Nowhere in the world is foreign employment considered as noble as Jose Rizal or Benigno Aquino who sacrificed freedom and life for the common good. The Philippines has in fact made it hip and socially palatable – “Bagong Bayani”!
But since remittances of such OFW’s have somehow kept our country afloat from economic catastrophe, we started placing labels for them.
WHAT IS A HERO
Don't get me wrong, I have the highest respect for their sacrifices. Yet if I were the foreign worker, I wouldn’t give much thought to the affairs of the state. Truth is, if I cared enough, I would never leave my nativeland! I would not seek greener pastures elsewhere!
If I were an OFW, I would work abroad for inherently selfish reasons – not for the common good, but for myself and my family alone! My family! Not others! If that makes me a modern-day hero, then everyone around the world who works for self and family should rightfully be called a “hero”, right? After all, what does that make the Pinoys who opted to suffer through his country’s various upheavals by toiling the local soil – or burning the midnight flame – in the land where he was born? Are non-OFW’s really less of a hero for working so hard to get so little?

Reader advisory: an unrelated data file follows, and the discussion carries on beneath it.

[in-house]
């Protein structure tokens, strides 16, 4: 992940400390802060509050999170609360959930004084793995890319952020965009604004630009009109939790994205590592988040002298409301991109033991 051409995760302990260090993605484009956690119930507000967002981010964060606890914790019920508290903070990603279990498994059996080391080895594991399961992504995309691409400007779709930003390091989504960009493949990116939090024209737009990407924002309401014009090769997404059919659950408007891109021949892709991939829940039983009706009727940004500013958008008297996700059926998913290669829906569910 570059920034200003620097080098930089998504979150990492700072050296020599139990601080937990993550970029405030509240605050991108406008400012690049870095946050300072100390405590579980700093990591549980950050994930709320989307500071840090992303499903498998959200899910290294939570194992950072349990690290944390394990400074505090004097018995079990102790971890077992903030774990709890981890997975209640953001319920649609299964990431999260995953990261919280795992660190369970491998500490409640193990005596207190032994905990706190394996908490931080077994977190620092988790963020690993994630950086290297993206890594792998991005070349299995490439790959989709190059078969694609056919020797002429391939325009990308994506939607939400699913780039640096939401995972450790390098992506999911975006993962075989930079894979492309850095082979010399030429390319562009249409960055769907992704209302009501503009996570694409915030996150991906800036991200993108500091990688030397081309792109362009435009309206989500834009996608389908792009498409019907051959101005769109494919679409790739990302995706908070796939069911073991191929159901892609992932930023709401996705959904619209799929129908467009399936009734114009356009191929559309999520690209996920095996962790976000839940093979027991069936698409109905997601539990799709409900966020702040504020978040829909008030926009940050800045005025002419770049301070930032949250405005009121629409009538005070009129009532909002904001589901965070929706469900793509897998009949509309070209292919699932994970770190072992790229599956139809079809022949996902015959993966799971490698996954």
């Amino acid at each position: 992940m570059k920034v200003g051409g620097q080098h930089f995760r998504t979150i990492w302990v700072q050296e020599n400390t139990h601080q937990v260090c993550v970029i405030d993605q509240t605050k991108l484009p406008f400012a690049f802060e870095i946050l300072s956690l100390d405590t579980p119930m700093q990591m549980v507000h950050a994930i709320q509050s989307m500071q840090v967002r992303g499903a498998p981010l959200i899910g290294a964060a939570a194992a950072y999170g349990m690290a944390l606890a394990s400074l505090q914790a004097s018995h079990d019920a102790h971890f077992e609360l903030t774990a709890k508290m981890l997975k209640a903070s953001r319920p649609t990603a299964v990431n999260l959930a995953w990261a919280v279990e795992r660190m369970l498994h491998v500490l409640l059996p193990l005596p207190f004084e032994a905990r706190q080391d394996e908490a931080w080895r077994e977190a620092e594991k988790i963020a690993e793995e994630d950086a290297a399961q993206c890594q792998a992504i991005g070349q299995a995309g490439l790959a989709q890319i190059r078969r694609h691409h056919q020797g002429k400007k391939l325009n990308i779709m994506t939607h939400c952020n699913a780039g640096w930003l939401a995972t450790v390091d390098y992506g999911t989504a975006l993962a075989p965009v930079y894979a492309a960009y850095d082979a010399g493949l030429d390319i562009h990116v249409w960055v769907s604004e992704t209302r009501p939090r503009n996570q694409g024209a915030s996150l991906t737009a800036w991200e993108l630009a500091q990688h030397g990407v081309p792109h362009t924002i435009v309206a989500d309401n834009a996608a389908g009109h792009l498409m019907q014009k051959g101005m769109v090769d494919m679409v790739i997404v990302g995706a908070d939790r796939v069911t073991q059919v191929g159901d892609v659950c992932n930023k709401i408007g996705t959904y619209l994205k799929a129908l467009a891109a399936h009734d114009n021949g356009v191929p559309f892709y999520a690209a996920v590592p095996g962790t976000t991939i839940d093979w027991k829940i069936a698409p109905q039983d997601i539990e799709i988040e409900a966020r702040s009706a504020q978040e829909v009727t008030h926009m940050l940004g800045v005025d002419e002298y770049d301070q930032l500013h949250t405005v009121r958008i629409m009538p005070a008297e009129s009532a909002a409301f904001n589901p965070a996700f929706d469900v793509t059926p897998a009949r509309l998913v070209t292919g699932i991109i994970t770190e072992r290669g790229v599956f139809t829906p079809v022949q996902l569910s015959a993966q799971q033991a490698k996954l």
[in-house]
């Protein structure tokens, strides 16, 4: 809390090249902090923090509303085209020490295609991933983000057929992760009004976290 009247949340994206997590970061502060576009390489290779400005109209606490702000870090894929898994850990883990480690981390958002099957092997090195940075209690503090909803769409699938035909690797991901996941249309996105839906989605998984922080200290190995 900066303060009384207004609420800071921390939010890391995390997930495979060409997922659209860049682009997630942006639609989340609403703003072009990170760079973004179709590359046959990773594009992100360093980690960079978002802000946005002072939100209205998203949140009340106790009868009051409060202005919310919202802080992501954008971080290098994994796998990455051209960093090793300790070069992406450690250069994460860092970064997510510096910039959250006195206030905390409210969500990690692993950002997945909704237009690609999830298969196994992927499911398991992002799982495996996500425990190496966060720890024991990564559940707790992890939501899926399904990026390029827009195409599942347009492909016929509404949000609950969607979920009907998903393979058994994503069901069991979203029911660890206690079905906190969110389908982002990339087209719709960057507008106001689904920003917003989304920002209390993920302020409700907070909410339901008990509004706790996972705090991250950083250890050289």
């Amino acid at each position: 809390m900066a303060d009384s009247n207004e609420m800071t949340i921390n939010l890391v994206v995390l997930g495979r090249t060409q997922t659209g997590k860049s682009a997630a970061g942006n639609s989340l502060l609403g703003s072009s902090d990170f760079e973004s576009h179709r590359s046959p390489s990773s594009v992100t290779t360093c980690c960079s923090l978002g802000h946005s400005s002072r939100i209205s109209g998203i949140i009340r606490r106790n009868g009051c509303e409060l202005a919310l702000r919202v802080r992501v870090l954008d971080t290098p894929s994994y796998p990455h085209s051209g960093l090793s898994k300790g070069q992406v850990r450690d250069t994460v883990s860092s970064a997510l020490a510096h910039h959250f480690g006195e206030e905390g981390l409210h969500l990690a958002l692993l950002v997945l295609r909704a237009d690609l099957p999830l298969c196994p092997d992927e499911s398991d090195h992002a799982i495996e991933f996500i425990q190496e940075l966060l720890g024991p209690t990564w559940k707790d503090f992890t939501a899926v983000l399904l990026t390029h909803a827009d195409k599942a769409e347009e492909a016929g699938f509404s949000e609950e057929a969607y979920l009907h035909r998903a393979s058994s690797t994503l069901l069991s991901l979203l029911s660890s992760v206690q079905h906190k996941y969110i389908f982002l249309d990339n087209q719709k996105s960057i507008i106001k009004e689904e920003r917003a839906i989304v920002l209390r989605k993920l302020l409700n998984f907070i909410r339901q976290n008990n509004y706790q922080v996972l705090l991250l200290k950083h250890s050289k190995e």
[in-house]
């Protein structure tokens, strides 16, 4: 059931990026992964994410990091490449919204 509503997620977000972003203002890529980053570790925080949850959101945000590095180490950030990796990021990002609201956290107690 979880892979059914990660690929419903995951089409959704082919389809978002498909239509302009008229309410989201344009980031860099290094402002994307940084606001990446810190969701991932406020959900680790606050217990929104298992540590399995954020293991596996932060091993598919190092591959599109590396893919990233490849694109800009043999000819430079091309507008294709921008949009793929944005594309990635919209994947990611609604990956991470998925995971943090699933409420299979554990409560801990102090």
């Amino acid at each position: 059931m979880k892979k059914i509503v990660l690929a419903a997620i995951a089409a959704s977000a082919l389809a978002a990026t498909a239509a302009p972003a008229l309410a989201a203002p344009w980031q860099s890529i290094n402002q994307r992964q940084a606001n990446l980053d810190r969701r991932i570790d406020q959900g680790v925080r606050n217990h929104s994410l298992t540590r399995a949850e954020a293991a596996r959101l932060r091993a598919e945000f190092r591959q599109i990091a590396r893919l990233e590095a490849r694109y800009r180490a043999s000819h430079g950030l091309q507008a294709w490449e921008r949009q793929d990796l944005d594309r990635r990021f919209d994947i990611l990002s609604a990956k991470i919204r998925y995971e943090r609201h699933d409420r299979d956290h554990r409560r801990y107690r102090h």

RAGE AND EVERYTHING IN BETWEEN
Director Noriel Jarito spins a tale on the anatomy of “rage” which, according to some of the production’s drumbeaters, is what “Rindido” means. Of course we have to disagree, graciously that is. “Rindido” or “rendido” is a pang-uring panlarawan (adjective) that covers the following: “litong lito”, “lawit na ang dila sa pagod”, “patang pata”. Nowhere is “rage” or “fury” in the realm of the aforementioned. If they wanted a more dramatic title, “Panibugho” would have been more appropriate; a weird-sounding title (much like how obscure "Rindido" is) one that belies depth would have been “Pangingimbulo”. But let’s leave it with “Rindido”. It's all just word play anyway.
Efren (Noriel Jarito) is a middle aged overseas foreign worker (OFW) who, one day, finds himself abruptly unemployed. From Saudi Arabia, he flies back home with just a backpack and a hand-carried brown box. The tortuous way home is littered with robbers so he turns up empty handed, and surprised. He runs across his mistress Lani (Chanel Latorre) locked in embrace with resident plumber Carlos (Vic Tiro). He drops his backpack and sends Carlos away running for dear life, but Carlos’ drinking buddies help the latter until Efren’s beaten into a pulp. Cut to: Efren and Lani in passionate lovemaking. Didn’t he catch his wife in flagrante just a few minutes ago? Now he’s pumping and pouncing away like there’s no tomorrow. No bruising or puffy cheeks expected from someone who just got mauled by three thugs!